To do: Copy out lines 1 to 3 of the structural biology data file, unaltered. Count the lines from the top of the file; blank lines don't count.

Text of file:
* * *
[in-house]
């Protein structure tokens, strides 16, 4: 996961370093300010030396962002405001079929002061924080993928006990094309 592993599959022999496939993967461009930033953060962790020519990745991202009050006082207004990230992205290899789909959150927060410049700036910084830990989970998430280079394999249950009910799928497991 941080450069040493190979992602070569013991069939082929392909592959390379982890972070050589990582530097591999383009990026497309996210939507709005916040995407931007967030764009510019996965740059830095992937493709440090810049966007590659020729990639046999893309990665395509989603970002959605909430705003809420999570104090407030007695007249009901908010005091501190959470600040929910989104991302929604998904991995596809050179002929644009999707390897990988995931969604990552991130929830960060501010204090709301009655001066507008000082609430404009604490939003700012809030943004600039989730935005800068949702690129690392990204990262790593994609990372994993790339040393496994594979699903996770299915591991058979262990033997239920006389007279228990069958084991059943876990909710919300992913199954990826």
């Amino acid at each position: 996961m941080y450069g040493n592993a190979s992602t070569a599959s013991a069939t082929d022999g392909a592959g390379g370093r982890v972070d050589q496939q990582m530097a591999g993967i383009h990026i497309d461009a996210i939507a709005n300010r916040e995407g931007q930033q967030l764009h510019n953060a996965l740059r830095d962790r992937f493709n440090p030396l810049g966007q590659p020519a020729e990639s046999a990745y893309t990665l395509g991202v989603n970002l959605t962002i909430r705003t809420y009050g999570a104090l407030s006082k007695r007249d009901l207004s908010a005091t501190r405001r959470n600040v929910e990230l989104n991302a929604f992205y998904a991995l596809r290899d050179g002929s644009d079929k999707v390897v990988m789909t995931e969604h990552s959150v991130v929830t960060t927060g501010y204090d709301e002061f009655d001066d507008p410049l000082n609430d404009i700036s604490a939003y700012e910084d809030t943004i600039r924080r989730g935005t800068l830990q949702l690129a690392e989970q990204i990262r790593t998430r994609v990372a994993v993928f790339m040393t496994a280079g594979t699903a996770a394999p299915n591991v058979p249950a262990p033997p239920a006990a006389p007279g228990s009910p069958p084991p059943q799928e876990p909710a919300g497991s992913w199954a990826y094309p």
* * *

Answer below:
[in-house]
């Protein structure tokens, strides 16, 4: 996961370093300010030396962002405001079929002061924080993928006990094309 592993599959022999496939993967461009930033953060962790020519990745991202009050006082207004990230992205290899789909959150927060410049700036910084830990989970998430280079394999249950009910799928497991 941080450069040493190979992602070569013991069939082929392909592959390379982890972070050589990582530097591999383009990026497309996210939507709005916040995407931007967030764009510019996965740059830095992937493709440090810049966007590659020729990639046999893309990665395509989603970002959605909430705003809420999570104090407030007695007249009901908010005091501190959470600040929910989104991302929604998904991995596809050179002929644009999707390897990988995931969604990552991130929830960060501010204090709301009655001066507008000082609430404009604490939003700012809030943004600039989730935005800068949702690129690392990204990262790593994609990372994993790339040393496994594979699903996770299915591991058979262990033997239920006389007279228990069958084991059943876990909710919300992913199954990826």
């Amino acid at each position: 996961m941080y450069g040493n592993a190979s992602t070569a599959s013991a069939t082929d022999g392909a592959g390379g370093r982890v972070d050589q496939q990582m530097a591999g993967i383009h990026i497309d461009a996210i939507a709005n300010r916040e995407g931007q930033q967030l764009h510019n953060a996965l740059r830095d962790r992937f493709n440090p030396l810049g966007q590659p020519a020729e990639s046999a990745y893309t990665l395509g991202v989603n970002l959605t962002i909430r705003t809420y009050g999570a104090l407030s006082k007695r007249d009901l207004s908010a005091t501190r405001r959470n600040v929910e990230l989104n991302a929604f992205y998904a991995l596809r290899d050179g002929s644009d079929k999707v390897v990988m789909t995931e969604h990552s959150v991130v929830t960060t927060g501010y204090d709301e002061f009655d001066d507008p410049l000082n609430d404009i700036s604490a939003y700012e910084d809030t943004i600039r924080r989730g935005t800068l830990q949702l690129a690392e989970q990204i990262r790593t998430r994609v990372a994993v993928f790339m040393t496994a280079g594979t699903a996770a394999p299915n591991v058979p249950a262990p033997p239920a006990a006389p007279g228990s009910p069958p084991p059943q799928e876990p909710a919300g497991s992913w199954a990826y094309p």